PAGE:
Preparing for your appointment

You may be referred to a doctor who specializes in disorders of the brain and nervous system (neurologist).

What you can do

  • Write down your symptoms, including any that may seem unrelated to the reason why you scheduled the appointment.
  • Make a list of all your medications, vitamins and supplements.
  • Write down your key medical information, including other conditions.
  • Write down key personal information, including any recent changes or stressors in your life.
  • Write down questions to ask your doctor.
  • Ask a relative or friend to accompany you, to help you remember what the doctor says.

Questions to ask your doctor

  • What's the most likely cause of my symptoms?
  • What kinds of tests do I need?
  • How does progressive supranuclear palsy usually progress?
  • What treatments are available, and what types of side effects can I expect?
  • I have other health conditions. How can I best manage these conditions together?
  • Should I restrict my activities?

In addition to the questions that you've prepared to ask your doctor, don't hesitate to ask other questions during your appointment.

What to expect from your doctor

Your doctor is likely to ask you a number of questions. Being ready to answer them may make time to go over points you want to spend more time on. You may be asked:

  • Have you experienced problems with balance or walking?
  • Do you find it difficult to see items below you, such as the plate when you are eating?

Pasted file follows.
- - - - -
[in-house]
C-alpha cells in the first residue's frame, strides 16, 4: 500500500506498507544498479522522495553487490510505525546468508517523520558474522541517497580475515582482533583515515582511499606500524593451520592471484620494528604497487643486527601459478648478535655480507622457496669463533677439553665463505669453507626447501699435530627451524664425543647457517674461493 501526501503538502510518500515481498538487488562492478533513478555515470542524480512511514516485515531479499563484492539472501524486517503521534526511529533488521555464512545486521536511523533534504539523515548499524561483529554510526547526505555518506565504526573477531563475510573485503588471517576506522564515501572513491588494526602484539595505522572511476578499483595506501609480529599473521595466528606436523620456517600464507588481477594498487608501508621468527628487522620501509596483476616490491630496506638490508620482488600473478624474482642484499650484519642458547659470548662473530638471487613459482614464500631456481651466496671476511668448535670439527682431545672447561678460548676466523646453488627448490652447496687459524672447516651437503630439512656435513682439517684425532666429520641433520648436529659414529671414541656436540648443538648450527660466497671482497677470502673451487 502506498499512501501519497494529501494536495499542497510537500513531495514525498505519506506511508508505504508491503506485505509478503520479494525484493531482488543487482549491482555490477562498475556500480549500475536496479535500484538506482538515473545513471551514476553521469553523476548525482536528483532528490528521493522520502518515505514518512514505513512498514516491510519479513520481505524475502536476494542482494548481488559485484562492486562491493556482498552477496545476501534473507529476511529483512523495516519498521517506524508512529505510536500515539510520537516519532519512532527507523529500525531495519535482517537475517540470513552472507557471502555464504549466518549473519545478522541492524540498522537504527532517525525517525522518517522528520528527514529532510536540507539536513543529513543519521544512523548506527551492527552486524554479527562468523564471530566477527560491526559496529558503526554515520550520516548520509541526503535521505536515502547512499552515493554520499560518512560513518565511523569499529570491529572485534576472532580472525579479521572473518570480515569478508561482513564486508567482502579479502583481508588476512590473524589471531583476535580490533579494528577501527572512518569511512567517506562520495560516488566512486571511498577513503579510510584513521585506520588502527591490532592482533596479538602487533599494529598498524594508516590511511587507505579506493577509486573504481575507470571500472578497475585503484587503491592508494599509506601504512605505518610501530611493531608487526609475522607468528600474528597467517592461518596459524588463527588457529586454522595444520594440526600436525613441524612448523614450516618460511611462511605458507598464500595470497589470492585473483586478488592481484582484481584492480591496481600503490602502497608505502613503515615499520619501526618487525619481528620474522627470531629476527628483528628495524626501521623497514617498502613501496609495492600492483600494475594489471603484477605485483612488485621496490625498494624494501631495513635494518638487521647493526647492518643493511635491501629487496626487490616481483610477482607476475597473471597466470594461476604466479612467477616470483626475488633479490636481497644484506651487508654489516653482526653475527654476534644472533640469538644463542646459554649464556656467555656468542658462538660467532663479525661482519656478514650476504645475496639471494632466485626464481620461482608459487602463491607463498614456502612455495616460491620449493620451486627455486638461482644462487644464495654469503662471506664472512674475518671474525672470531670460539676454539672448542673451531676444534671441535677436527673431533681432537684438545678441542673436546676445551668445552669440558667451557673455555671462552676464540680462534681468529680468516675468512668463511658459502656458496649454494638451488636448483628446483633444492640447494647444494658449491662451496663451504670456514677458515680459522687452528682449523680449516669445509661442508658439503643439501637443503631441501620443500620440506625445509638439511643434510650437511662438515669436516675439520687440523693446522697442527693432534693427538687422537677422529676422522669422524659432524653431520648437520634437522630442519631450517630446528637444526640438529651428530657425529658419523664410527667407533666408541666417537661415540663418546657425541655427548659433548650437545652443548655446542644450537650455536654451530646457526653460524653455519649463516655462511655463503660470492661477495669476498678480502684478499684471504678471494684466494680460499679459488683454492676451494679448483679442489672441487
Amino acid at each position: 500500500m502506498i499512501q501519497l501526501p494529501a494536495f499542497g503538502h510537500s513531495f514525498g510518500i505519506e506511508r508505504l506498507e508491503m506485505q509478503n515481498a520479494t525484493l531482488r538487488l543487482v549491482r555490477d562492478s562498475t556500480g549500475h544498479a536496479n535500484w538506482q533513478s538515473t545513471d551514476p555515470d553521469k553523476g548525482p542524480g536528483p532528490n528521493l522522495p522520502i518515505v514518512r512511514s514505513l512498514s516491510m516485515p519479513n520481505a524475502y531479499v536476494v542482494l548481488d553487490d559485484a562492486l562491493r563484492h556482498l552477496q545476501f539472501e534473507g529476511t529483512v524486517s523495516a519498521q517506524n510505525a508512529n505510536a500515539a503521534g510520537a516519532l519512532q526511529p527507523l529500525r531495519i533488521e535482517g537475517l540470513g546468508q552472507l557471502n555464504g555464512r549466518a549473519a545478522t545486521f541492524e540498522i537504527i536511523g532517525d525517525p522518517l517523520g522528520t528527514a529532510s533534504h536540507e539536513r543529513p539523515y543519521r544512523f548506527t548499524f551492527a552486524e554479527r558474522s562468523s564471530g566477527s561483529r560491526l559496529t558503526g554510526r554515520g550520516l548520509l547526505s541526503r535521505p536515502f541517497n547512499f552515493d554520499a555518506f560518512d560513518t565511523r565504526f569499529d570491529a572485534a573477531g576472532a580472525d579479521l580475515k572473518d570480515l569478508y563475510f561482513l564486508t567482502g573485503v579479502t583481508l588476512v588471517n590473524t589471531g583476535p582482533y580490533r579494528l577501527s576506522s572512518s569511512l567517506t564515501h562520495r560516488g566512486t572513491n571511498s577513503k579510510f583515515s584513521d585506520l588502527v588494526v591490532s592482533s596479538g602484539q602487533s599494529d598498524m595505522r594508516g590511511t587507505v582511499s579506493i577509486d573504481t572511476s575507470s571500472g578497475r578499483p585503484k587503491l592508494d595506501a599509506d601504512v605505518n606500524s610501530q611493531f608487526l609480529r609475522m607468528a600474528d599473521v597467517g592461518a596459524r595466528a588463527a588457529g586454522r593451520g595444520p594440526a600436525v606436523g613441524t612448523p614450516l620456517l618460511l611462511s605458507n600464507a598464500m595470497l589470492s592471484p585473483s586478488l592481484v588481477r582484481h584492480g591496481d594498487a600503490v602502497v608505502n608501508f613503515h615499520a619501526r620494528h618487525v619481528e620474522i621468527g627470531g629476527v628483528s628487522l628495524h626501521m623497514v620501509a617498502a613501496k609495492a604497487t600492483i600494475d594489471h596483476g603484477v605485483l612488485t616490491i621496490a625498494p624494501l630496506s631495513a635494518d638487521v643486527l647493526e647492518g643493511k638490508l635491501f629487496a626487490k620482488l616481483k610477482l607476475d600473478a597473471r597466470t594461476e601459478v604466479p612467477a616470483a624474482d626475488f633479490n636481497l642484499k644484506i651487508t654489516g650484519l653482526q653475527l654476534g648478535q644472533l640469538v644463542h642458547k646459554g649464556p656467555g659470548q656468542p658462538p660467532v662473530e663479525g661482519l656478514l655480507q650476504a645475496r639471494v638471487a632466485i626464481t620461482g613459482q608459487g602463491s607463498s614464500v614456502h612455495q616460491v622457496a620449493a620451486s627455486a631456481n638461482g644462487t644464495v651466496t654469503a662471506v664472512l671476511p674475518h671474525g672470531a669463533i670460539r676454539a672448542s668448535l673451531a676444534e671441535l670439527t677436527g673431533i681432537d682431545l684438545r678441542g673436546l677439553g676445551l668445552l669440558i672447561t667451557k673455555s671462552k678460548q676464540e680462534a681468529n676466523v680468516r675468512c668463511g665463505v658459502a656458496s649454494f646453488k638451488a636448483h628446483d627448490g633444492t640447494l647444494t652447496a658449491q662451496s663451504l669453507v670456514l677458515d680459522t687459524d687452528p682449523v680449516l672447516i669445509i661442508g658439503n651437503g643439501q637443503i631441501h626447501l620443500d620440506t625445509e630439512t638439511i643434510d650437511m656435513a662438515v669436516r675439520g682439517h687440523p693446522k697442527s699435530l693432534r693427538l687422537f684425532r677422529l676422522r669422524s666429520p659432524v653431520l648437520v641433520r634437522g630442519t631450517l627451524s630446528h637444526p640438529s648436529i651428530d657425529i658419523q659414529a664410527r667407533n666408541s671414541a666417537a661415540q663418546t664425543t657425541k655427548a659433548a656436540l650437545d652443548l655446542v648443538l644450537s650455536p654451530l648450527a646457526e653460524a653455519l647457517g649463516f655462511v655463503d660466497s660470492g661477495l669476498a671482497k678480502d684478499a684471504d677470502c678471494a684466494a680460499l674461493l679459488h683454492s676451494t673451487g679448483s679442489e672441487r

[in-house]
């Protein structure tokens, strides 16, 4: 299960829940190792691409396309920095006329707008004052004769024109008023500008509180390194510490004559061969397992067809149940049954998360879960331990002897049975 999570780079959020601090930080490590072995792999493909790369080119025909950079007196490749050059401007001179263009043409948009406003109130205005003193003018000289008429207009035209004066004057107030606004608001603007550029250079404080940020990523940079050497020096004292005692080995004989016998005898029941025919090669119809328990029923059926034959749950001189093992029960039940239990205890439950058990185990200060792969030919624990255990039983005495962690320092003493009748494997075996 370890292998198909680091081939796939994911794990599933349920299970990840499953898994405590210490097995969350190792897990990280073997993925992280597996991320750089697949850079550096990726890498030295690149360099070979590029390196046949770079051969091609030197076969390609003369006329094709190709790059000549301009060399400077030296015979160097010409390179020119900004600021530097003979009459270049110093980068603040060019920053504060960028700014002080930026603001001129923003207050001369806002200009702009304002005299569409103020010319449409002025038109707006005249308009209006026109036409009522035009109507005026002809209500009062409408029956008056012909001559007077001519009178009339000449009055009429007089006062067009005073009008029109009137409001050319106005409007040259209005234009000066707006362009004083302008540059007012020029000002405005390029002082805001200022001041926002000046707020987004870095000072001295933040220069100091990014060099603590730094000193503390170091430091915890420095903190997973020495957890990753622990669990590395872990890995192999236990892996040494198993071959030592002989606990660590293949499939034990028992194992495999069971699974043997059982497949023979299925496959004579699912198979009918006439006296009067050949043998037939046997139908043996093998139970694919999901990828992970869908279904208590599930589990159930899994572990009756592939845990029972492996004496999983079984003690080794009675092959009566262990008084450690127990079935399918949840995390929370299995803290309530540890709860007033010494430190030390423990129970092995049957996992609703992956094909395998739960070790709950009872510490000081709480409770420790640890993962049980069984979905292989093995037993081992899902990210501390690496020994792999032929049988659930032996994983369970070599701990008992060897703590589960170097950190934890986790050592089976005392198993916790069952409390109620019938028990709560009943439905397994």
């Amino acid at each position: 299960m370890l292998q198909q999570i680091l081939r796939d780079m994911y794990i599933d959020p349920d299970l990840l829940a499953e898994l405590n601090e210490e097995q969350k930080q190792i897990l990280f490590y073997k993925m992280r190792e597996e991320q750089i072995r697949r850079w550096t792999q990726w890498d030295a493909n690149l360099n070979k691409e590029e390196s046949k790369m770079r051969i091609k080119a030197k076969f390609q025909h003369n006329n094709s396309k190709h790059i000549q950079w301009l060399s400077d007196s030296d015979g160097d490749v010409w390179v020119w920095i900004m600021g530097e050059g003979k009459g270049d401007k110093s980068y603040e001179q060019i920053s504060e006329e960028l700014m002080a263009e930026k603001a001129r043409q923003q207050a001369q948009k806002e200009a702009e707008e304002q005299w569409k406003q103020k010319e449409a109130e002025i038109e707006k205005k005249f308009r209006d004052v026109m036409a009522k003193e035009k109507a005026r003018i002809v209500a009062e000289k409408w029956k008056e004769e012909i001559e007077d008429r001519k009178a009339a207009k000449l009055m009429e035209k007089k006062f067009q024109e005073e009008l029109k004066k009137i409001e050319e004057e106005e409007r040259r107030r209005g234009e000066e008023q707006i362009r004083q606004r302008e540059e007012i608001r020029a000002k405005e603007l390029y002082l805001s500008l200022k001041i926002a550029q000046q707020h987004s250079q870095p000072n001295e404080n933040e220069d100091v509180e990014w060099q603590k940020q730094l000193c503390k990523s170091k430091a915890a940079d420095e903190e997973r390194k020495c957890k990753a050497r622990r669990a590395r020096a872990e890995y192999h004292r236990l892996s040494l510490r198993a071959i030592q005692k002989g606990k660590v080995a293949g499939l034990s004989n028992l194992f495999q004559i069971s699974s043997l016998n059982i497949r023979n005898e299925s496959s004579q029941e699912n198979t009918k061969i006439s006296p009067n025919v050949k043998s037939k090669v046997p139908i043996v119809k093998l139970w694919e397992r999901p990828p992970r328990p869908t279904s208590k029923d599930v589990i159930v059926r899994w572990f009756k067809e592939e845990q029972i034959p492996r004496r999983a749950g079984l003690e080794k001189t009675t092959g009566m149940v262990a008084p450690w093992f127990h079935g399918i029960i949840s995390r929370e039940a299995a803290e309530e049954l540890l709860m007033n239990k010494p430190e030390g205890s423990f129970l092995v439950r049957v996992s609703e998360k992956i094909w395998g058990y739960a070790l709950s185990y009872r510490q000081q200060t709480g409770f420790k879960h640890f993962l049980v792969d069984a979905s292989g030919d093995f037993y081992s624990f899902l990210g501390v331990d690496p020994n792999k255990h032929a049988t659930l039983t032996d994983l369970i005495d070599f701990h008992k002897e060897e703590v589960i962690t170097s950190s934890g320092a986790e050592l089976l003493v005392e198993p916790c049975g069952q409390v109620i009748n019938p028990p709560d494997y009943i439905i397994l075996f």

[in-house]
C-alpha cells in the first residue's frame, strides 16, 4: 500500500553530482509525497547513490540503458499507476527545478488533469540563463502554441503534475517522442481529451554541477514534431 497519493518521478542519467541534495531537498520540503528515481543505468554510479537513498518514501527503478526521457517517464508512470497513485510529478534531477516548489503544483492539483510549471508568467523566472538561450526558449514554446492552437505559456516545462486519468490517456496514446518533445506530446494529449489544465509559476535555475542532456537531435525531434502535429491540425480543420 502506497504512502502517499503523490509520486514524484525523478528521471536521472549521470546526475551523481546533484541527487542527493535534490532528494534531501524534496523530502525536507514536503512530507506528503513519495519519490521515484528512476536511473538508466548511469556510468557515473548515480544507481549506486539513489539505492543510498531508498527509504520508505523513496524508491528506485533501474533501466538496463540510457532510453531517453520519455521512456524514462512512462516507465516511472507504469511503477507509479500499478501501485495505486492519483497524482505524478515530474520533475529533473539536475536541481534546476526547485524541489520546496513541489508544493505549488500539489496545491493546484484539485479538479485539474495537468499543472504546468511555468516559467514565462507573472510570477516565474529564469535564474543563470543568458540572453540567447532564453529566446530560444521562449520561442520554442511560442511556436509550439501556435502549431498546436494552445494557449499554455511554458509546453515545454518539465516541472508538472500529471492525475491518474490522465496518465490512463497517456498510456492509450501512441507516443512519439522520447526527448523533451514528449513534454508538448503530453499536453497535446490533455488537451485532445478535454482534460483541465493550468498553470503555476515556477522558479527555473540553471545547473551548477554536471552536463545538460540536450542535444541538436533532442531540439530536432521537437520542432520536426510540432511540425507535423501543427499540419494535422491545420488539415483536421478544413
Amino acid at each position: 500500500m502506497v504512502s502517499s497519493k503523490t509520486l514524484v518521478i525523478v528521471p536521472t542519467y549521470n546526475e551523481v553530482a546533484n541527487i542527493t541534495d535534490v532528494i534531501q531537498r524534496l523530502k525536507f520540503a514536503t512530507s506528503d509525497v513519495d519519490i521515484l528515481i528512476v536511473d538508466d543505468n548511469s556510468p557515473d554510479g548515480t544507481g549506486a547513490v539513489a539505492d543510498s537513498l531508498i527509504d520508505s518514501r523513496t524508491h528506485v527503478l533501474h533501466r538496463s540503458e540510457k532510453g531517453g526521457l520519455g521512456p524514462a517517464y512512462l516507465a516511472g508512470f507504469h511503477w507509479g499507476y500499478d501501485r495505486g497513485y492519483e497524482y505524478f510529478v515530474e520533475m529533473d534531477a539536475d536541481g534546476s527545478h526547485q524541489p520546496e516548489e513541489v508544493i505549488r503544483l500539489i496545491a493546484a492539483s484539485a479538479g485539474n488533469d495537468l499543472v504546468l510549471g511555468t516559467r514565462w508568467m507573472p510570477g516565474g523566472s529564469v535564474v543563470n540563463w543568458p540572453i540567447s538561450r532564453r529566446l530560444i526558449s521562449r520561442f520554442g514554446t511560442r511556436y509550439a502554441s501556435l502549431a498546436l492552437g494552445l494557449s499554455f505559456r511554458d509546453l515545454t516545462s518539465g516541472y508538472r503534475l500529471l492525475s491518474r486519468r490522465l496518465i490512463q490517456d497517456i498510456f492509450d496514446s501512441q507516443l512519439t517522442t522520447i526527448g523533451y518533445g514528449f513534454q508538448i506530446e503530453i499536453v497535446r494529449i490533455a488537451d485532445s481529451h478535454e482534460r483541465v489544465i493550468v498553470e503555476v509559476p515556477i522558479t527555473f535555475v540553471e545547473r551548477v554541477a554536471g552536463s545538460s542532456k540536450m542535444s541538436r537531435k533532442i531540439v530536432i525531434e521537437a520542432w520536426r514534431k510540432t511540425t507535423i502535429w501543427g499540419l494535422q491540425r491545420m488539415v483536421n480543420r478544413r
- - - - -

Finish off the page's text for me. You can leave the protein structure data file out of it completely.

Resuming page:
• Do you have trouble speaking or swallowing?
  • Have your movements felt stiff or shaky?
  • Have you experienced any troubling mood changes?
  • When did you begin experiencing these symptoms? Have they been continuous or occasional?
  • Does anything seem to improve or worsen these symptoms?
April 13, 2017
References
  1. Factor SA. Progressive supranuclear palsy (PSP).http://www.uptodate.com/home. Accessed Nov. 22, 2016.
  2. Progressive supranuclear palsy fact sheet. National Institute of Neurological Disorders and Stroke. http://www.ninds.nih.gov/disorders/psp/detail_psp.htm. Accessed Nov. 22, 2016.
  3. Progressive supranuclear palsy. The Association for Frontotemporal Degeneration. https://www.theaftd.org/understandingftd/disorders/psp. Accessed Nov. 22, 2016.
  4. Colosimo C, et al. Fifty years of progressive supranuclear palsy. Journal of Neurology, Neurosurgery and Psychiatry. 2014;85:938.
  5. Kim JH, et al. Communication impairments in people with progressive supranuclear palsy: A tutorial. Journal of Communication Disorders. 2015;56:76.
  6. Ferri FF. Progressive supranuclear palsy. In: Ferri's Clinical Advisor 2017. Philadelphia, Pa.: Elsevier; 2017. https://www.clinicalkey.com. Accessed Nov. 22, 2016.
  7. Fukui Y, et al. Differentiating progressive supranuclear palsy from Parkinson's disease by MRI-based dynamic cerebrospinal fluid flow. Journal of the Neurological Sciences. 2015;357:178.
  8. Rusz J, et al. Speech disorders reflect differing pathophysiology in Parkinson's disease, progressive supranuclear palsy and multiple system atrophy. Journal of Neurology. 2015;262:992.
  9. AskMayoExpert. Parkinson disease: Physical medicine and rehabilitation. Rochester, Minn.: Mayo Foundation for Medical Education and Research; 2016.
  10. A guide for people living with PSP, CBD, and other atypical Parkinsonian disorders. CurePSP. http://www.psp.org . Accessed Nov. 22, 2016.
  11. Riggin EA. Allscripts EPSi. Mayo Clinic, Rochester, Minn. Oct. 27, 2016.
  12. Owens E, et al. Highly specific radiographic marker predates clinical diagnosis in progressive supranuclear palsy. Parkinsonism and Related Disorders. 2016;28:107.
  13. Whitwell JL, et al. [18F]AV-1451 Tau positron emission tomography in progressive supranuclear palsy. Movement Disorders. In press. Accessed Nov. 26, 2016.
  14. Josephs KA. Key emerging issues in progressive supranuclear palsy and corticobasal degeneration. Journal of Neurology. 2015;262:783.